3. Learn to save your money.  I definitely would be in a much better place financially if I had learned this concept as a youngster. Financial literacy was just not one of those things that my family discussed, probably because they didn’t have the knowledge either.  My goal is to make sure that changes with the next generation.  I will teach my children the importance of tithing, saving, and managing money wisely so that they can be much better off at a much younger age.

4. Finish what you start.  Dance lessons, piano lessons, track, and an economics class–I quit them all.  I got bored with dance because I wasn’t advancing as fast as I thought I should; I didn’t like the recital aspect of piano nor the practicing that came along with it; my college economics was more difficult to understand than I liked, so I gave up.  Fortunately for me, I’ve developed a more persistent mindset as I’ve aged.  My husband describes it as a bulldog mentality.  Once I decide I want something, I go hard after it until I get it.  But I can only imagine how much more I would have accomplished in my life by now if I thought that way all my life.

5. Spend more time with your grandma, and learn how to make biscuits like her. Everyone loved my grandmother’s homemade biscuits.  I tried making them once and let her taste them. I admit I was kind of feeling myself because they were pretty good for my first try.  My husband joked about there being a new biscuit maker in the family, which was a big mistake.  My grandmother sat up straight and tall in her chair, stretched her eyes wide, and said matter of fact, “I’m the only biscuit maker in this family.”  Maybe she wanted to go to her grave with that title and her secret recipe. Nevertheless, I would have tried even if it meant sneaking a peek while she made them. Now that she’s gone I think it’s a shame that we’ll never taste biscuits quite like hers again.

What would you say to your 15-year-old self based on what you know now?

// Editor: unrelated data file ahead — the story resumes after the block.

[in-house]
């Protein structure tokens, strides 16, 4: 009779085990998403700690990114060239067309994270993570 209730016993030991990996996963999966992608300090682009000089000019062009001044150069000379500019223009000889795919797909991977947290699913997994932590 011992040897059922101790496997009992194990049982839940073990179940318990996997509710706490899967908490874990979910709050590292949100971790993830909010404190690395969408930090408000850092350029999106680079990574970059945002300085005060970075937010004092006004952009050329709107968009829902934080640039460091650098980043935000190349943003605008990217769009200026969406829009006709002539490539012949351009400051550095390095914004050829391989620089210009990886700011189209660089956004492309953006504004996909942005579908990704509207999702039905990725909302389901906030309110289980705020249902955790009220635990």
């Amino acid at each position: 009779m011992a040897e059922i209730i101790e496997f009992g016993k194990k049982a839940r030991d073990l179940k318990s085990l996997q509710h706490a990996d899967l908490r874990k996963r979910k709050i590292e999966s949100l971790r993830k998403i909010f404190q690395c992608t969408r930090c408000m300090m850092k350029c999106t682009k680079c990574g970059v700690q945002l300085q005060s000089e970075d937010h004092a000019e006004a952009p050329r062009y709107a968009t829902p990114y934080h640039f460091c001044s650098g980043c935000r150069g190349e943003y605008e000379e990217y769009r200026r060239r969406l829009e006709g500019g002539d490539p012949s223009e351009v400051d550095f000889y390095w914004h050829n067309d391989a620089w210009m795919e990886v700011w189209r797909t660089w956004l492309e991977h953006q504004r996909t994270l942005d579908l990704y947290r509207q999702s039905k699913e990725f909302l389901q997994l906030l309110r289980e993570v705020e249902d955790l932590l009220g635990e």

22 Habits of Unhappy People

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Are you or someone you know unhappy?  You sure don’t have to be. Click the link below to find out why.

http://www.infobarrel.com/22_Habits_of_Unhappy_People/6

Be Consistent and Win!

consistency

Lately I’ve been thinking about the importance of consistency.  For the past 4 months I have consistently gone to the gym and actually worked out for at least 4 days a week each week.  During those months I have consistently followed various workout programs and completed from beginning to end.  I have shocked myself!  I have never been that consistent, of my own accord, with exercising.  Is it easy to get up at 4:30 am to kick my own butt with weight training or to sweat my hair out doing cardio?  Absolutely not!  But what keeps me going back is results.  I’m seeing muscles that I didn’t know I had and fitting back into clothes I had already packed up to give away because I had outgrown them.  For me, those are serious results.

Funny thing is, results (or at least desirable results) are only achieved through consistency.  A quote on Bodybuilding.com says it all.  What had previously been there was “Start Something,” but they’ve replaced it with the words “Finish Something.”  Truth of the matter is we all start a lot of things, but never finish:  degree programs, home renovations, business opportunities, and of course workout programs.  What is the missing ingredient?  I would argue that it is consistency.  I believe the saying that it’s not how you start that matters, it’s how you finish.  And in order to finish you have to be consistent.  Moreover, if you fail to be consistent, you will consistently fail.